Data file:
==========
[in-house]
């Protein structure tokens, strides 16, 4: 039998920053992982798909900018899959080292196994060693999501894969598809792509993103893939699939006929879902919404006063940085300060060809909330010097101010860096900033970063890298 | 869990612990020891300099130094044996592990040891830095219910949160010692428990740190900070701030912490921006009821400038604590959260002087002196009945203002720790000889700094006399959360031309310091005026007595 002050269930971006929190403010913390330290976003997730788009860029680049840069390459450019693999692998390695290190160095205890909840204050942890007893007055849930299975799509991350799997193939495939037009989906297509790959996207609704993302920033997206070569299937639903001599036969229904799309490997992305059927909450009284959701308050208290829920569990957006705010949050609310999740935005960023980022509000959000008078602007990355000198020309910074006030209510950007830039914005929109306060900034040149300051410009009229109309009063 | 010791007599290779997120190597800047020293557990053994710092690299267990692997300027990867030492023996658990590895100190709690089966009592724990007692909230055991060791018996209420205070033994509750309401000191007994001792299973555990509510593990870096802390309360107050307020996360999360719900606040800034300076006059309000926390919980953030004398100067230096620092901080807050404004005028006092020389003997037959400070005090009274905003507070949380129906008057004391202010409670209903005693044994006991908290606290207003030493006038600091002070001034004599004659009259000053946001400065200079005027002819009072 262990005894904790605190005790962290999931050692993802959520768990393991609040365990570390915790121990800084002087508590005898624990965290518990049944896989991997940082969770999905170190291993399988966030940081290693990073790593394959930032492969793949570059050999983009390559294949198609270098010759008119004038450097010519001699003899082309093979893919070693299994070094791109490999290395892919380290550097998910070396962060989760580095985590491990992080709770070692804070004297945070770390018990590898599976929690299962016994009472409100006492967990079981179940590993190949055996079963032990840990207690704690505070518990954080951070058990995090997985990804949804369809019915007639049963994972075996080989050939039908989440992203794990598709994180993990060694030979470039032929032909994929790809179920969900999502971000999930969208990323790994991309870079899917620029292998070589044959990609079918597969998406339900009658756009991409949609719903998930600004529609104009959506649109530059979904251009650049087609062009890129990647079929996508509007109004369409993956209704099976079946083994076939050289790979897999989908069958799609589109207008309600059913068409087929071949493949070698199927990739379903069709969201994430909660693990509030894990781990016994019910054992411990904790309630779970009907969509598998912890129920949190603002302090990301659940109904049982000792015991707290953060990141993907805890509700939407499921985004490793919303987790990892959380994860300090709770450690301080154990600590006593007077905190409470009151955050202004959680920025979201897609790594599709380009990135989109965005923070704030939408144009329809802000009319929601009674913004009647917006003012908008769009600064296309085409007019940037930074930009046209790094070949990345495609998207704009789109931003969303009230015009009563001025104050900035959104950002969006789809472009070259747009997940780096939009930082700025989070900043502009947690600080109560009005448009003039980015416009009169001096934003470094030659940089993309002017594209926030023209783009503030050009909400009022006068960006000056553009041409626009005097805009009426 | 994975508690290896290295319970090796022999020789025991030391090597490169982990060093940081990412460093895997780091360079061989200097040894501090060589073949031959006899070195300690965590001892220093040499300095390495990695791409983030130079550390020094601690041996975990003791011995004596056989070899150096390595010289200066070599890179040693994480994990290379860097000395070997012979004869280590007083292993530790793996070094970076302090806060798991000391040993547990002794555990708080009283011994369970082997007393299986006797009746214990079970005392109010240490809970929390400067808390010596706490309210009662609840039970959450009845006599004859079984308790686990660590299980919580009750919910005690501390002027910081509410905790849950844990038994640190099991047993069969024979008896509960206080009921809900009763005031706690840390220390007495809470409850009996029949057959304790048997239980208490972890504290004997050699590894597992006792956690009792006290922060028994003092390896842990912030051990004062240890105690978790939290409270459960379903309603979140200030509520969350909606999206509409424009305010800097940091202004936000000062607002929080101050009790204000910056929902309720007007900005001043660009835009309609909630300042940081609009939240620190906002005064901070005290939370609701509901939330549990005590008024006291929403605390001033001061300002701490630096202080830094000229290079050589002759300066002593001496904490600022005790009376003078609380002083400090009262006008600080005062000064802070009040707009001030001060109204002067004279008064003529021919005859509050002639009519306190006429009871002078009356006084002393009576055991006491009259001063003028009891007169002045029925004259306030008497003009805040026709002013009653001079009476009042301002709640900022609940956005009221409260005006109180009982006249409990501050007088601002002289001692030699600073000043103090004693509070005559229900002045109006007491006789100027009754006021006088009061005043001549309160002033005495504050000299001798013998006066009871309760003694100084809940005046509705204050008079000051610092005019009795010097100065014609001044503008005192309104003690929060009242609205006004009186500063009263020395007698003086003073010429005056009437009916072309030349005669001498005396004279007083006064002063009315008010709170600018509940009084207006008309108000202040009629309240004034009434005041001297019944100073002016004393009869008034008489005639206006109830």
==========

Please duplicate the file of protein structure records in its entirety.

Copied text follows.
[in-house]
């Protein structure tokens, strides 16, 4: 039998920053992982798909900018899959080292196994060693999501894969598809792509993103893939699939006929879902919404006063940085300060060809909330010097101010860096900033970063890298 | 869990612990020891300099130094044996592990040891830095219910949160010692428990740190900070701030912490921006009821400038604590959260002087002196009945203002720790000889700094006399959360031309310091005026007595 002050269930971006929190403010913390330290976003997730788009860029680049840069390459450019693999692998390695290190160095205890909840204050942890007893007055849930299975799509991350799997193939495939037009989906297509790959996207609704993302920033997206070569299937639903001599036969229904799309490997992305059927909450009284959701308050208290829920569990957006705010949050609310999740935005960023980022509000959000008078602007990355000198020309910074006030209510950007830039914005929109306060900034040149300051410009009229109309009063 | 010791007599290779997120190597800047020293557990053994710092690299267990692997300027990867030492023996658990590895100190709690089966009592724990007692909230055991060791018996209420205070033994509750309401000191007994001792299973555990509510593990870096802390309360107050307020996360999360719900606040800034300076006059309000926390919980953030004398100067230096620092901080807050404004005028006092020389003997037959400070005090009274905003507070949380129906008057004391202010409670209903005693044994006991908290606290207003030493006038600091002070001034004599004659009259000053946001400065200079005027002819009072 262990005894904790605190005790962290999931050692993802959520768990393991609040365990570390915790121990800084002087508590005898624990965290518990049944896989991997940082969770999905170190291993399988966030940081290693990073790593394959930032492969793949570059050999983009390559294949198609270098010759008119004038450097010519001699003899082309093979893919070693299994070094791109490999290395892919380290550097998910070396962060989760580095985590491990992080709770070692804070004297945070770390018990590898599976929690299962016994009472409100006492967990079981179940590993190949055996079963032990840990207690704690505070518990954080951070058990995090997985990804949804369809019915007639049963994972075996080989050939039908989440992203794990598709994180993990060694030979470039032929032909994929790809179920969900999502971000999930969208990323790994991309870079899917620029292998070589044959990609079918597969998406339900009658756009991409949609719903998930600004529609104009959506649109530059979904251009650049087609062009890129990647079929996508509007109004369409993956209704099976079946083994076939050289790979897999989908069958799609589109207008309600059913068409087929071949493949070698199927990739379903069709969201994430909660693990509030894990781990016994019910054992411990904790309630779970009907969509598998912890129920949190603002302090990301659940109904049982000792015991707290953060990141993907805890509700939407499921985004490793919303987790990892959380994860300090709770450690301080154990600590006593007077905190409470009151955050202004959680920025979201897609790594599709380009990135989109965005923070704030939408144009329809802000009319929601009674913004009647917006003012908008769009600064296309085409007019940037930074930009046209790094070949990345495609998207704009789109931003969303009230015009009563001025104050900035959104950002969006789809472009070259747009997940780096939009930082700025989070900043502009947690600080109560009005448009003039980015416009009169001096934003470094030659940089993309002017594209926030023209783009503030050009909400009022006068960006000056553009041409626009005097805009009426 | 994975508690290896290295319970090796022999020789025991030391090597490169982990060093940081990412460093895997780091360079061989200097040894501090060589073949031959006899070195300690965590001892220093040499300095390495990695791409983030130079550390020094601690041996975990003791011995004596056989070899150096390595010289200066070599890179040693994480994990290379860097000395070997012979004869280590007083292993530790793996070094970076302090806060798991000391040993547990002794555990708080009283011994369970082997007393299986006797009746214990079970005392109010240490809970929390400067808390010596706490309210009662609840039970959450009845006599004859079984308790686990660590299980919580009750919910005690501390002027910081509410905790849950844990038994640190099991047993069969024979008896509960206080009921809900009763005031706690840390220390007495809470409850009996029949057959304790048997239980208490972890504290004997050699590894597992006792956690009792006290922060028994003092390896842990912030051990004062240890105690978790939290409270459960379903309603979140200030509520969350909606999206509409424009305010800097940091202004936000000062607002929080101050009790204000910056929902309720007007900005001043660009835009309609909630300042940081609009939240620190906002005064901070005290939370609701509901939330549990005590008024006291929403605390001033001061300002701490630096202080830094000229290079050589002759300066002593001496904490600022005790009376003078609380002083400090009262006008600080005062000064802070009040707009001030001060109204002067004279008064003529021919005859509050002639009519306190006429009871002078009356006084002393009576055991006491009259001063003028009891007169002045029925004259306030008497003009805040026709002013009653001079009476009042301002709640900022609940956005009221409260005006109180009982006249409990501050007088601002002289001692030699600073000043103090004693509070005559229900002045109006007491006789100027009754006021006088009061005043001549309160002033005495504050000299001798013998006066009871309760003694100084809940005046509705204050008079000051610092005019009795010097100065014609001044503008005192309104003690929060009242609205006004009186500063009263020395007698003086003073010429005056009437009916072309030349005669001498005396004279007083006064002063009315008010709170600018509940009084207006008309108000202040009629309240004034009434005041001297019944100073002016004393009869008034008489005639206006109830």